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Terrorists' Nuclear Capabilities

Updated: January 1, 2006
This publication is now archived.

Could terrorists build a nuclear weapon?

Building a nuclear bomb is not easy, but the consequences of terrorists doing so would be sufficiently devastating that the problem is worth worrying about. Building nuclear weapons is difficult even for countries with money, infrastructure, and scientific resources. But experts note that building a crude, bulky, low-yield nuclear weapon deliverable by truck or ship would be far easier than making the compact, reliable, high-yield weapons found in U.S. arsenals—and might also be easier than stealing an atomic weapon. Still, all but the most sophisticated terrorists will probably find conventional weaponry a more viable option.  

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Have terrorist groups ever built a nuclear bomb?

No, experts say.

Have terrorist groups ever tried to build a nuclear bomb?

Yes. In the mid-1990s, al-Qaeda agents tried repeatedly—without success—to purchase highly enriched uranium in Africa, Europe, and Russia. In November 2001, Osama bin Laden announced that he had obtained a nuclear weapon, but U.S. intelligence officials dismissed his claims. Documents recently discovered in Afghanistan also described al-Qaeda’s nuclear aspirations.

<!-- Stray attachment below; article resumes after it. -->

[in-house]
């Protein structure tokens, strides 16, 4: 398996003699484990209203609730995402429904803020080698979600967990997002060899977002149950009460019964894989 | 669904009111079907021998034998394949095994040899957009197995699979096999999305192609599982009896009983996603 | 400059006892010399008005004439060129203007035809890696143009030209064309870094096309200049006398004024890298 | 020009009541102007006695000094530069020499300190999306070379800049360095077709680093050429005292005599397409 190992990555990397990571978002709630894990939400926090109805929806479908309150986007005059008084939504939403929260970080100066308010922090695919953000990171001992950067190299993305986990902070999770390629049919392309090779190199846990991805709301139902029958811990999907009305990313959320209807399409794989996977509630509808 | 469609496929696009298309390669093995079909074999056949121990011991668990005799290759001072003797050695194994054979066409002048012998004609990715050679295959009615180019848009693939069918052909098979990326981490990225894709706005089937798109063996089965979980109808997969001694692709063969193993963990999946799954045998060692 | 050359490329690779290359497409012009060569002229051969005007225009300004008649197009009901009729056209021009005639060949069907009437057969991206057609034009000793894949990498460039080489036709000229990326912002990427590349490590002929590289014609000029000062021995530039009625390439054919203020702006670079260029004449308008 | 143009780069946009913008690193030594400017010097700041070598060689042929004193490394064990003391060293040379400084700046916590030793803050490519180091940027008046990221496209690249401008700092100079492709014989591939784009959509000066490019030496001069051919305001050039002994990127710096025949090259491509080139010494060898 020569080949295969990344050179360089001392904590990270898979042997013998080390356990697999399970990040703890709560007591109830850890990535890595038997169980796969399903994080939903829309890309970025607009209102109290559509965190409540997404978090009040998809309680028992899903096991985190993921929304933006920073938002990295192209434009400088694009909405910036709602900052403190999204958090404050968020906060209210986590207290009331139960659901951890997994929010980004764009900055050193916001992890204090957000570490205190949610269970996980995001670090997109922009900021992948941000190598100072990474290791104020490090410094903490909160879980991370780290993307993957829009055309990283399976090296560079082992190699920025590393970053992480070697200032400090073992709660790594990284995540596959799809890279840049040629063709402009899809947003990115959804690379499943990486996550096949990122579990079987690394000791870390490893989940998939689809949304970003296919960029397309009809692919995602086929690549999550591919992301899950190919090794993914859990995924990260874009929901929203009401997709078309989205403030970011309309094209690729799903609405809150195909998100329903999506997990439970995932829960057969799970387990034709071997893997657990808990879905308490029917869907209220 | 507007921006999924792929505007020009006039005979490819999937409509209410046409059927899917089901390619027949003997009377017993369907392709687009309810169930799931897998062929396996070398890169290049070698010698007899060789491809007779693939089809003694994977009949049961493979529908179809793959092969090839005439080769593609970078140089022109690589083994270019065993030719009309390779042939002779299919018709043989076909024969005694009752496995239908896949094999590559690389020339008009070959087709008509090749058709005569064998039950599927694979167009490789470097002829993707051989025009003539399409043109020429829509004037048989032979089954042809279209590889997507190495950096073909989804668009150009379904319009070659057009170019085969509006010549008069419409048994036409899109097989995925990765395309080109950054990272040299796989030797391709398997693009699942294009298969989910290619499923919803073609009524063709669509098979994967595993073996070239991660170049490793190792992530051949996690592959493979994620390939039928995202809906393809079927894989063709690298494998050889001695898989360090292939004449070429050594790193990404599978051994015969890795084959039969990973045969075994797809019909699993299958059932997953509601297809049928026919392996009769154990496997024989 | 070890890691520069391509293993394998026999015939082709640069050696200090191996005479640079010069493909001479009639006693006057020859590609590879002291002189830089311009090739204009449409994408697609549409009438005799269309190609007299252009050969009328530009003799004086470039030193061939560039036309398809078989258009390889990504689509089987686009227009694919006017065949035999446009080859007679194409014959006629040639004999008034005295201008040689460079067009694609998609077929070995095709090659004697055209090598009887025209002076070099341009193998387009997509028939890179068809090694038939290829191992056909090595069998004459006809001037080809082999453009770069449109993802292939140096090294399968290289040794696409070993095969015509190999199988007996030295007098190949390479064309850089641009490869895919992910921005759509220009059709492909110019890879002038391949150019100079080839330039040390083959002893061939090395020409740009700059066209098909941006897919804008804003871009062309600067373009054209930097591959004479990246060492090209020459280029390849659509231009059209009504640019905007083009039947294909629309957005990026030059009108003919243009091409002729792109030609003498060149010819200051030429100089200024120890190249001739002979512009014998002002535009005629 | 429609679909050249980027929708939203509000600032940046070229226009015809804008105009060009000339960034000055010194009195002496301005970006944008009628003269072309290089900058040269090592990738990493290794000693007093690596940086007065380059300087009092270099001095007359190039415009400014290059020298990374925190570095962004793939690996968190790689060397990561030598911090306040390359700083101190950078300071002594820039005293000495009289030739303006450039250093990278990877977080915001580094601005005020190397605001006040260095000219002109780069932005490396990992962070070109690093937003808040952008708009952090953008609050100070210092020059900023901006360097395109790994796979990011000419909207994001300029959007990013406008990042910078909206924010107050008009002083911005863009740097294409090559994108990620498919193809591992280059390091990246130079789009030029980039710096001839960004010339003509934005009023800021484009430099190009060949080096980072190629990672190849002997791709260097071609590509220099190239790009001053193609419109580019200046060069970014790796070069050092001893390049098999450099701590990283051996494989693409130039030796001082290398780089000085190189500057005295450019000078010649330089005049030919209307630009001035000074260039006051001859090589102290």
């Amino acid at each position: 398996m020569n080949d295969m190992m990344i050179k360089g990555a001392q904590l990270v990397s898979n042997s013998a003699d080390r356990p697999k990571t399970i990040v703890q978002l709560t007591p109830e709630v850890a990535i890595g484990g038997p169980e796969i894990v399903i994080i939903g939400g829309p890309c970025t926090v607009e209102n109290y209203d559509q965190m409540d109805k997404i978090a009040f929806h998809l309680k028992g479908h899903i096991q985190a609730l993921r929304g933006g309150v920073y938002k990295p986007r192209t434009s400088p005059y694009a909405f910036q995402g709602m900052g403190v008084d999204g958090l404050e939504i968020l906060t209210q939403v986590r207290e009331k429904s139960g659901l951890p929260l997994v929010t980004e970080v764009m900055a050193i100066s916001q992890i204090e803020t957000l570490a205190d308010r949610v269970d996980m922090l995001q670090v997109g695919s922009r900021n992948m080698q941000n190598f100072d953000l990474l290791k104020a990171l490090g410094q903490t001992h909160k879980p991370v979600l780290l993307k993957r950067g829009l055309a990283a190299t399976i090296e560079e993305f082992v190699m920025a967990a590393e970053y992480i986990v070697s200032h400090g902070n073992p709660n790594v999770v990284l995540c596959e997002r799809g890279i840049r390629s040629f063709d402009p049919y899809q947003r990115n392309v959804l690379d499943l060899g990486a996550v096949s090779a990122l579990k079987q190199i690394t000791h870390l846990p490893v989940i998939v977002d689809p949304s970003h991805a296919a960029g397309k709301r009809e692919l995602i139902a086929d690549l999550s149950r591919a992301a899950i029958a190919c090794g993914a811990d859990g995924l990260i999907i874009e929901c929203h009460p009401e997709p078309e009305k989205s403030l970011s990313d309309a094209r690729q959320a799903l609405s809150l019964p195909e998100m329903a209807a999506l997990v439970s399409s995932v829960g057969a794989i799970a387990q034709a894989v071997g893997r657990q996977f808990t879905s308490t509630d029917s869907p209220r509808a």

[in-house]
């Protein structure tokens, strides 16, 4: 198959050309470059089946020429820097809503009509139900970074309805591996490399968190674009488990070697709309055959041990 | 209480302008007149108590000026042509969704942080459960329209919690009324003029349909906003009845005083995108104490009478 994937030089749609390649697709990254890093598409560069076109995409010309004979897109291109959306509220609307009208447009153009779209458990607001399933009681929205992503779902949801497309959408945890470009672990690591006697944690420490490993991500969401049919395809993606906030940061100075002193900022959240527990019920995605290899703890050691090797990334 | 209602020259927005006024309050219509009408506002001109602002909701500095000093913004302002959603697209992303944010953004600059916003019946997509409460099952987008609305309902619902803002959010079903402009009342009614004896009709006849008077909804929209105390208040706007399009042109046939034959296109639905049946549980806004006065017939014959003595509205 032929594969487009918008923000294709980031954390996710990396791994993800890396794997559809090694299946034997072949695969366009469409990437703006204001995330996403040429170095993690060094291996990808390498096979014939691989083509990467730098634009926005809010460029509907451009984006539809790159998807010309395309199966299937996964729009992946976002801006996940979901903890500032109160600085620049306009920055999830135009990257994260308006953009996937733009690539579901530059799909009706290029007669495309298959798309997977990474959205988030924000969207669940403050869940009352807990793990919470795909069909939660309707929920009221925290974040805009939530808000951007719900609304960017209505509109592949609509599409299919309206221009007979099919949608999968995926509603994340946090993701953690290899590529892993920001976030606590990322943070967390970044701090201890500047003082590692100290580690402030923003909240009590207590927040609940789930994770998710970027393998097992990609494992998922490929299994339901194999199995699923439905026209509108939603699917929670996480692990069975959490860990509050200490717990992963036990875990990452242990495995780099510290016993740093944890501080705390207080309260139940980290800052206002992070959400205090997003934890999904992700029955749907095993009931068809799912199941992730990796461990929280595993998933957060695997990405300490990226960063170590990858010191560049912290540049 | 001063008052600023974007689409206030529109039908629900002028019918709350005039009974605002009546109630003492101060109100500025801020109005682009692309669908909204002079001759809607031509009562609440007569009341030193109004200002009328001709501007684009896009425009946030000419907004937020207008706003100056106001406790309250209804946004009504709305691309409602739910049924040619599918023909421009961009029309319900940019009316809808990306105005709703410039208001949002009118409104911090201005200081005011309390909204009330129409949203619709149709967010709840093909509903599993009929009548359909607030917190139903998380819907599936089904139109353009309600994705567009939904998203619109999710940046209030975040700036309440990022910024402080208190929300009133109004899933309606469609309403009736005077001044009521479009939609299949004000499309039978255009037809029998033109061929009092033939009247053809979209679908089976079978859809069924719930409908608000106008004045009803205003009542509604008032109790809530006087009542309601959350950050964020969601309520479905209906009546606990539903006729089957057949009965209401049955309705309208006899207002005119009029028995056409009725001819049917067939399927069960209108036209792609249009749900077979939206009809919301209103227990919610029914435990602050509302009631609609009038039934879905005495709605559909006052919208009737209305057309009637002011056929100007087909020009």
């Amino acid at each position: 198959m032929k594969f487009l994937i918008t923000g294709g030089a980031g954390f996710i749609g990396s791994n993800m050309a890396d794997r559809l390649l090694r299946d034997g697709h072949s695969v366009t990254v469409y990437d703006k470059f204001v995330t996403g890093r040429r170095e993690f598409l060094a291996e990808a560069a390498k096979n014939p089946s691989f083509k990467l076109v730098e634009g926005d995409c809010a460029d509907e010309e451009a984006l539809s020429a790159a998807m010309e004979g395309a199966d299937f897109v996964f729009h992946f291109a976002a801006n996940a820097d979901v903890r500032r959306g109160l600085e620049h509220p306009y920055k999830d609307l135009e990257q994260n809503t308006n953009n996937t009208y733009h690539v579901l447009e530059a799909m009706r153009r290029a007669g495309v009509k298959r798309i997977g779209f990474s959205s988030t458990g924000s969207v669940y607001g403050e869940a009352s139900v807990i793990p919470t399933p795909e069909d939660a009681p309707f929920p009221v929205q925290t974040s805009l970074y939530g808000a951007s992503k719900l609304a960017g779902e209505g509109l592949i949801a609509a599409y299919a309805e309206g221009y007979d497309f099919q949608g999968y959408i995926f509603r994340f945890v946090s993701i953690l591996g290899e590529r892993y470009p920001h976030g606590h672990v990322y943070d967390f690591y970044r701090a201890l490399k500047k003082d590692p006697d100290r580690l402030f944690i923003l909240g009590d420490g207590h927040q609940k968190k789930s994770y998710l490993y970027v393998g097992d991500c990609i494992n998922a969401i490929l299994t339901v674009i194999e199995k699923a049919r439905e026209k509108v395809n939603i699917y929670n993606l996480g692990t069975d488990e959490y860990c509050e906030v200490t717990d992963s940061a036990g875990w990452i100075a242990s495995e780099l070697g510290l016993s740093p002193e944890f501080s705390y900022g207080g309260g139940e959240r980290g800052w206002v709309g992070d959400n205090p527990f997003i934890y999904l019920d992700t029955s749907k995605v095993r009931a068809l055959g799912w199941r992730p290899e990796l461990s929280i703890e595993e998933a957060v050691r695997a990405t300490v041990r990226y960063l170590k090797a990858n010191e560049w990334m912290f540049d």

Have states that sponsored terrorism tried to get the bomb?

Yes—most notably Iraq. In 1981, Saddam Hussein’s drive to get nuclear weapons was set back when Israeli jets destroyed his Osiraq nuclear reactor outside Baghdad. When a revitalized Iraqi nuclear weapons program was dismantled by UN inspectors in 1991, the inspectors found that Saddam was probably within three years of having enough highly enriched uranium—the crucial ingredient for a basic nuclear weapon—to build a bomb.

Why is building a nuclear weapon so difficult?

It requires solving several very difficult problems simultaneously. Acquiring the fissionable material to generate a nuclear explosion is the single most difficult step. But other daunting problems remain, including recruiting scientific experts in a broad array of disciplines, obtaining specialized industrial equipment, and avoiding the chemical and radiological hazards inherent in working with nuclear materials and high explosives.

How long would it take to build a nuclear weapon?

Probably many years. Iraq tried throughout the 1980s and 1990s to build a bomb but failed—despite ample funding, readily available infrastructure and equipment, and a dedicated research team. The task would be even harder for a terrorist group without the resources of a state.